Made Arya Kencana
Denpasar. An American citizen embroiled in a bitter custody battle with his Indonesian ex-wife deserves custody of his four children, the head of the National Commission on Child Protection said on Wednesday.
“These kids should be returned to [their father],” commission head Arist Merdeka Sirait said. “The children asked me
[to be returned to their dad] when I visited them at the safe house.”
Eli Gattenio’s four children — Indigo Liliyan, Hope Elisabeth, Joy Elisabeth and Nadia Eve Gattenio — were placed in state custody on Feb. 28, 2012 on the recommendation of a police psychologist. The psychologist said that Gattenio was temperamental and impatient and told police that he should be barred from seeing his children.
It has been nearly 100 days since Gattenio last saw his children, he said.
Arist visited the children at the Social Ministry’s Safe House and Trauma Center (RPTC) and found the facilities lacking. While living under the state’s custody, the children have not gone to school or seen their friends, Arist said.
“They don’t have the freedom to get see their friends or to go to school,” he said. “There is no reason they should be staying there,
they should instead return home so they won’t lose their rights.”
The children previously lived at Gattenio’s large villa in Seminyak, Bali where they had access to a swimming pool, basketball courts and a playground, Arist said. The children would have better lives with their father, the National Commission on Child Protection head said.
“I came [to Gattenio's house] to see the real condition and compare it
with the [safe house] in East
Jakarta,” Arist said. “I have concluded that there has been violation of the
freedom of the four children.”
Arist plans to ask the Social Ministry to return the children to their father. He also said that he would support Gattenio if the father decided to file a lawsuit against the government.
Gattenio’s lawyer, Yohanes
Simon Trombine, previously said that he was going to file a lawsuit against the Social Ministry demanding Gattenio be awarded full custody of the children.
“We’re going to sue the Social Ministry,” Yohanes said.
Sari Soraya moved the children to Jakarta after the couple finalized their divorce in 2010. The move promoted a caustic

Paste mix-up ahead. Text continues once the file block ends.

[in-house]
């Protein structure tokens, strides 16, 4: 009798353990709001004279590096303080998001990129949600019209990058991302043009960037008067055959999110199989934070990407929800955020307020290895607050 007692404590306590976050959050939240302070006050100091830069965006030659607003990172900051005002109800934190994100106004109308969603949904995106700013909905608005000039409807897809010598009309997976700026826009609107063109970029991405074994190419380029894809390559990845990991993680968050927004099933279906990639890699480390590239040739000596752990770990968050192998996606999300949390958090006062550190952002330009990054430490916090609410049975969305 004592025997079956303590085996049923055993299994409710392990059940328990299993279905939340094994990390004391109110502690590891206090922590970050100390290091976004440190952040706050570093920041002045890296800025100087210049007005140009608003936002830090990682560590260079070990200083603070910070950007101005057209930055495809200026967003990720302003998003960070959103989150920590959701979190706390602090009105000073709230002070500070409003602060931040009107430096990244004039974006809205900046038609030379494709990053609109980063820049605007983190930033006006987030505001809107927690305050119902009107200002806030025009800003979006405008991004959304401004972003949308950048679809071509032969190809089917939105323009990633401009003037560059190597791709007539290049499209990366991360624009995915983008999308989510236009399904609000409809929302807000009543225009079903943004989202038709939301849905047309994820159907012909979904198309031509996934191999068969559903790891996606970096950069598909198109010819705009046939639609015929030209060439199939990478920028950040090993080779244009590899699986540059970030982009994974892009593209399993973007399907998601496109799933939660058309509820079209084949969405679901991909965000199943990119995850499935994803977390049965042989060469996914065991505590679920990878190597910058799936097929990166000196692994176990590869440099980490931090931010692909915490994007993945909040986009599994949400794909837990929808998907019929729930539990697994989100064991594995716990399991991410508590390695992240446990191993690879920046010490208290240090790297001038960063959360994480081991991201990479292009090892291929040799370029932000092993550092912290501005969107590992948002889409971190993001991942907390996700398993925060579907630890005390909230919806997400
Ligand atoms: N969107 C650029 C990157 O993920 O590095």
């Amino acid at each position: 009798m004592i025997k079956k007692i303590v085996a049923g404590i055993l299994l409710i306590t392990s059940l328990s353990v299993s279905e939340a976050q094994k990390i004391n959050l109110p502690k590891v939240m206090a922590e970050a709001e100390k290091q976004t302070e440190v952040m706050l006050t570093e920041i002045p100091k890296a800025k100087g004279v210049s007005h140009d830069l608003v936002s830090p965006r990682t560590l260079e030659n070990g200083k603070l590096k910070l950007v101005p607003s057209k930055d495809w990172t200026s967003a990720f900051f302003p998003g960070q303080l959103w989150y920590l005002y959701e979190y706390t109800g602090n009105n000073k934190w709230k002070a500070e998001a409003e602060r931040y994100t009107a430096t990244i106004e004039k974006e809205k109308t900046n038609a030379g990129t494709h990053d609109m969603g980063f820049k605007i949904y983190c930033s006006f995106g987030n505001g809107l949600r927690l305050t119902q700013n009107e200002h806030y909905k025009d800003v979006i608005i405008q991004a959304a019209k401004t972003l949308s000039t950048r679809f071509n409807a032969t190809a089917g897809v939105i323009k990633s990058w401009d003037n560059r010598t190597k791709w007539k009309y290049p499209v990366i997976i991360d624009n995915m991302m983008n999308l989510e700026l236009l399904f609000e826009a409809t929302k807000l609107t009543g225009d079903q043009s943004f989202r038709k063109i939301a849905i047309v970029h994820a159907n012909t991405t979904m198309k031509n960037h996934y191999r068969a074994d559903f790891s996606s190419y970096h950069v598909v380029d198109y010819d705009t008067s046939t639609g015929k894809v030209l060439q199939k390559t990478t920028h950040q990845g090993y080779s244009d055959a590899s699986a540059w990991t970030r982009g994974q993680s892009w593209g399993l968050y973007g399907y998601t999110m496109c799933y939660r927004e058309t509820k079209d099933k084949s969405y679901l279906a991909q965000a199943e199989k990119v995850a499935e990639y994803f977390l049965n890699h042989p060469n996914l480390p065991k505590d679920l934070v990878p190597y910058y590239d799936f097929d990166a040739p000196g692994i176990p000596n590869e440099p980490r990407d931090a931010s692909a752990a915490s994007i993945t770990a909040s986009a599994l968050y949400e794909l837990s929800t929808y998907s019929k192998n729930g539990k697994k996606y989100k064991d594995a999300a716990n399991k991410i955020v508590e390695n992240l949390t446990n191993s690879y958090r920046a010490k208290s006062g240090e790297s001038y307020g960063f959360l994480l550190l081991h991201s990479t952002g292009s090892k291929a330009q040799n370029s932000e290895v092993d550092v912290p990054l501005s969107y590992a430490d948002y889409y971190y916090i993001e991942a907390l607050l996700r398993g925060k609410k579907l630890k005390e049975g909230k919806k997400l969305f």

custody battle as both sides reportedly traded blows.
Sari allegedly refused to let Gattenio see the children, despite repeated trips to Jakarta, Gattenio said.
He responded by emailing Sari a picture of a tombstone inscribed with the words “Sari Soraya Ruka Gattenio: Born
26 Agustus 1975, Death: 5 Mei 2010. Mother and wife, you won’t be
missed.” The Jakarta Police arrested Gattenio more than a year later after a police expert determined that the email could be in violation of the 2008 Information and Electronic Transactions Law.
Following the arrest, Gattenio was evaluated by a police psychologist. The psychologist told police that Gattenio — who has made a number of dramatic threats since the divorce — should not be allowed to see his children.
In March of 2011, Gattenio, facing deportation, locked himself in his villa and threatened to blow the place up, killing himself and his children, if he was forced to leave Indonesia without them. Patrialis Akbar, the Justice and Human Rights Minister at the time, canceled
the deportation order.
Eight months later, he placed a Rp 50 million ($5,300) bounty on Sari’s head, saying that she stole his immigration papers, the family’s passports and his money. He also reported her to the police.
Gattenio said that he would leave Indonesia, and let his ex-wife raise the children, if that is what they wish.
“If they want to live with their mother, I will accept it and leave this country,” he said. “To be fair, let them meet their mother and I, and ask them to choose. I won’t stop them if they want to live with their mother.”
The couple’s oldest child, Indigo,12, said the children were upset with their mother
“She is a liar and a thief. My sisters and I will never go with her. To us, she is dead. We will see her in court,” Indigo said.